After forming an exploratory committee to consider running for governor, Sen. Al Melvin, R-District 11, is confident that his bold ideas could lead him to the state’s top position in 2014.
Melvin, a three-term senator, points to improving the public education system, and putting limits on jury verdicts as his two top priorities.
While both go against the current Arizona Constitution, Melvin said he is confident he can educate voters on the need to make changes to both.
When it comes to public education, Melvin is a fan of the voucher system, which would allow parents to take a voucher and send their children to whatever school they choose.
“I consider myself to be an educator,” Melvin told The Explorer in an interview on April 26. “Our K-12 system in this country is broken. We have spent more than any other country for 20 years, and yet we are ranked 20th in the world. This must be fixed.”
Melvin’s idea of fixing the problem would be to change the constitution and make it where schools have to compete for students.
“Good old American competitiveness will kick in and our education system will improve,” said Melvin.
In limiting jury verdicts, Melvin, a SaddleBrooke resident, is taking a Texas-style approach. In 2003, Texas lawmakers capped noneconomic damages that a plaintiff could receive for medical malpractice at $250,000.
Calling it a success in Texas, Melvin said it drove the lawyers away and encouraged doctors to open their doors and more jobs were created because of tort reform.
“Every doctor in this state will want tort reform,” Melvin said. “Doctors are spending $800,00 billion a year on defensive medicine and order unnecessary tests to avoid a lawsuit.”
Melvin said Arizona may not go as low as $250,000, but he feels he could persuade voters to approve changing the constitution in an election to put a cap on jury verdicts.
As Melvin, a retired captain from the Navy Reserve, moves forward, he stressed that his top priority is creating jobs in Arizona. Melvin said he supports the opening of the Rosemont Copper Mine east of Tucson near Vail, he continues to push for the Union Pacific Railroad project in Pinal County and as governor would look statewide for projects that would create work for the people.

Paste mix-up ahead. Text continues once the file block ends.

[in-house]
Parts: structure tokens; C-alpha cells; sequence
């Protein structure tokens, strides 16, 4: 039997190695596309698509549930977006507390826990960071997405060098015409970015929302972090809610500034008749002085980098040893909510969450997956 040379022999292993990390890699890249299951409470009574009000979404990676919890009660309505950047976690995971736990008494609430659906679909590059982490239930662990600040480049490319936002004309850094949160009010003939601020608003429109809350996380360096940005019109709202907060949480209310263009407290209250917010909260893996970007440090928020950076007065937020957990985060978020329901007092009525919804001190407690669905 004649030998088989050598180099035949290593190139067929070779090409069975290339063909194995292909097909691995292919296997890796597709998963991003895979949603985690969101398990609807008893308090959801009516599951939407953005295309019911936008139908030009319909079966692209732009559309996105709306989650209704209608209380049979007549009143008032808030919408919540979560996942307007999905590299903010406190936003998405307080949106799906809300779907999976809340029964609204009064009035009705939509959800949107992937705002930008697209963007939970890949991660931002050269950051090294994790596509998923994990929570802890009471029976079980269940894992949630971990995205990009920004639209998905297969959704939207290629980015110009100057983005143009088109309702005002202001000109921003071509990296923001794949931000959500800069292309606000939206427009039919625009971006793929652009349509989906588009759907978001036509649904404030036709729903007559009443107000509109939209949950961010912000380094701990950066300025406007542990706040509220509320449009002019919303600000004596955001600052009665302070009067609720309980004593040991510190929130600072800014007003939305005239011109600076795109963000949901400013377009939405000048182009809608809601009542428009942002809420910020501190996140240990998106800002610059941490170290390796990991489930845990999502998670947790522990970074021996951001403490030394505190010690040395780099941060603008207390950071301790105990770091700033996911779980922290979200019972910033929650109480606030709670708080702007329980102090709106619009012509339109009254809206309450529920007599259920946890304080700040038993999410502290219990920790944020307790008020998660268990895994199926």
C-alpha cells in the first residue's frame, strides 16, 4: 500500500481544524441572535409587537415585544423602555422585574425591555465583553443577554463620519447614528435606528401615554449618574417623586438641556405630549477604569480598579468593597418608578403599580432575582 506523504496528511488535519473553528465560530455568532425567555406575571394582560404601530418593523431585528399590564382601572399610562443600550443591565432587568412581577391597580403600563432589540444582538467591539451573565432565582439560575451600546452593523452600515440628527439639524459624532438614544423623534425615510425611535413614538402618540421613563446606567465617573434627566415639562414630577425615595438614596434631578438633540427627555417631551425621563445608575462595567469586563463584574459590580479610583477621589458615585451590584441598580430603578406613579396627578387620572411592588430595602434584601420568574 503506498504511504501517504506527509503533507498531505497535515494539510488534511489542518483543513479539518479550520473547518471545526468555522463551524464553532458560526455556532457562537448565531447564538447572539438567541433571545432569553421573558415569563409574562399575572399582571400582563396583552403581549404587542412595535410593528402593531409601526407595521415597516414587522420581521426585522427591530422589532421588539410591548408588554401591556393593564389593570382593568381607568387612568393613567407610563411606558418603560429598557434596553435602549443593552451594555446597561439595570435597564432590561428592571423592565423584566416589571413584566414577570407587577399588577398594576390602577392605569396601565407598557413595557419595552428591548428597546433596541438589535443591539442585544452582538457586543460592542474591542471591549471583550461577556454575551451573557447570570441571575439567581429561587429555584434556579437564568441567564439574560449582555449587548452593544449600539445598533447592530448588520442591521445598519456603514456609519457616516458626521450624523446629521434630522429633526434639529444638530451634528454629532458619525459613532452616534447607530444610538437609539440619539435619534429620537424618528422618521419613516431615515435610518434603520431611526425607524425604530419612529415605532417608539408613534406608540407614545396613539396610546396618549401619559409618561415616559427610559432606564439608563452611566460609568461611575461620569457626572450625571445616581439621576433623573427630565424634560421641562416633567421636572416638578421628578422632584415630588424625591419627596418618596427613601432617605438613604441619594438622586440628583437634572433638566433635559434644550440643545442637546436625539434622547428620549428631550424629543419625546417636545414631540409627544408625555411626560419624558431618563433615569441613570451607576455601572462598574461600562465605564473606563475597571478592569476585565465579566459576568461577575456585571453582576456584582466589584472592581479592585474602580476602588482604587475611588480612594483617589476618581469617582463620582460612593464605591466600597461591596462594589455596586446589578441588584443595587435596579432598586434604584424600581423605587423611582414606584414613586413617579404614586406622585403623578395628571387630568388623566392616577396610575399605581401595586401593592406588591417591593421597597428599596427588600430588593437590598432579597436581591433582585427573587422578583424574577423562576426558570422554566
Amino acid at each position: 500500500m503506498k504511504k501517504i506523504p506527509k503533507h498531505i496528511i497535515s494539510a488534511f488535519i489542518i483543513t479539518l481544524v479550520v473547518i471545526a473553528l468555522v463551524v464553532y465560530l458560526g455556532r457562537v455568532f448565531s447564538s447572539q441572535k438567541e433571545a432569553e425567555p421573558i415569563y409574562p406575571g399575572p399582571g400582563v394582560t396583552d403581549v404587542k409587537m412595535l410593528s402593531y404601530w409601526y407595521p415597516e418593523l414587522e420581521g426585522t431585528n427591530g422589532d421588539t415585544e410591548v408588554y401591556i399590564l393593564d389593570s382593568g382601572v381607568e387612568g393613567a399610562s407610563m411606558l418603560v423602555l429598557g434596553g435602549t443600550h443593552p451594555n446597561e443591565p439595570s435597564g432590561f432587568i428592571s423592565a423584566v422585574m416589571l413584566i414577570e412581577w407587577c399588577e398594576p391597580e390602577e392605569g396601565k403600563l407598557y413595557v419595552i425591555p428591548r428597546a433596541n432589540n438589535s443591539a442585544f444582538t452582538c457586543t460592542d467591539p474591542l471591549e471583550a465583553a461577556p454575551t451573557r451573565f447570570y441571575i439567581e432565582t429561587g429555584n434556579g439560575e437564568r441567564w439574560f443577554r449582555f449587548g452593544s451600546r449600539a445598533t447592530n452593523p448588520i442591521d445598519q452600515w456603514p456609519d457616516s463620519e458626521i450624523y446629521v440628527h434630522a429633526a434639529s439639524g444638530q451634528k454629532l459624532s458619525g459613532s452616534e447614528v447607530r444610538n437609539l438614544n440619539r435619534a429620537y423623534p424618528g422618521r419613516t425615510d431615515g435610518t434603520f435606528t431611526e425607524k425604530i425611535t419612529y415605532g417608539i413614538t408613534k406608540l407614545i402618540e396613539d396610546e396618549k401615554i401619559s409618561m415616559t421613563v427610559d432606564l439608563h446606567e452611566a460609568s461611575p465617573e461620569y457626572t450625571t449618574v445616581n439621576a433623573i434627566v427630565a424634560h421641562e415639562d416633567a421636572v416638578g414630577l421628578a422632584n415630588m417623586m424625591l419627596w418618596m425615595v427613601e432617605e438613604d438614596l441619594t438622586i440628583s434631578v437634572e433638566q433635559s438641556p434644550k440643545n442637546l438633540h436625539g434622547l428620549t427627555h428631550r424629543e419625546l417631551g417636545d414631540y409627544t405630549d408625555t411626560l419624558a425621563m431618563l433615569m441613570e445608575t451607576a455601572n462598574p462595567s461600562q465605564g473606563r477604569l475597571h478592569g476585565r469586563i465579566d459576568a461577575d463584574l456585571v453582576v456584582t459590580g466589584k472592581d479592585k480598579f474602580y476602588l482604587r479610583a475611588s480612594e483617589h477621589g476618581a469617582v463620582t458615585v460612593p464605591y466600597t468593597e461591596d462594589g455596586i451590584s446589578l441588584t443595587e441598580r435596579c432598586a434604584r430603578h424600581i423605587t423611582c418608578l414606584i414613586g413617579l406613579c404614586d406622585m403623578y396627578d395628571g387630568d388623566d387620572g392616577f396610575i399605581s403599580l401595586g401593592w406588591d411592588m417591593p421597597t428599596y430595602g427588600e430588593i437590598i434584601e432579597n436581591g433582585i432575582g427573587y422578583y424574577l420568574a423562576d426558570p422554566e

However, Melvin admits his visions for Arizona’s future will not be easy, and much of it will center around having the infrastructure in place to allow for growth.
“If we are plentiful in water, electricity and transportation, then we have the viable ingredients for success,” he said. “A major issue we have to consider is how we ensure where the water is going to come from.”
Melvin, 68, said the answer for Arizona is taking a strong look at the desalination process of ocean water and taking advantage of neighbors such as Mexico and California having plenty of ocean water.
With 70 percent of the earth’s surface being water, and 90 percent of that being sea water, Melvin said instead of focusing so much energy on solar, Arizona should be looking more at the desalination of ocean water.
Sounding confident, Melvin said he feels his bold ideas can lead him to a victory over some of the more well-known Republicans entering the governor’s race in the 2014 primaries.
Melvin likely won’t officially announce if he is running until January since Arizona elected officials cannot formally announce for another office before the last year of their term.
Besides Melvin on the Republican side, former Tempe Mayor Hugh Hallman has entered the 2014 governor’s race, while other possible candidates include Secretary of State Ken Bennett, state Treasurer Doug Ducey and Mesa Mayor Scott Smith.
Possible candidates considering a run at the Democratic primaries include House Minority Leader Chad Campbell, a Phoenix Democrat who has signaled interest, and Fred DuVal, a former Arizona Board of Regents president.
DuVal officially announced his candidacy last week in Tucson.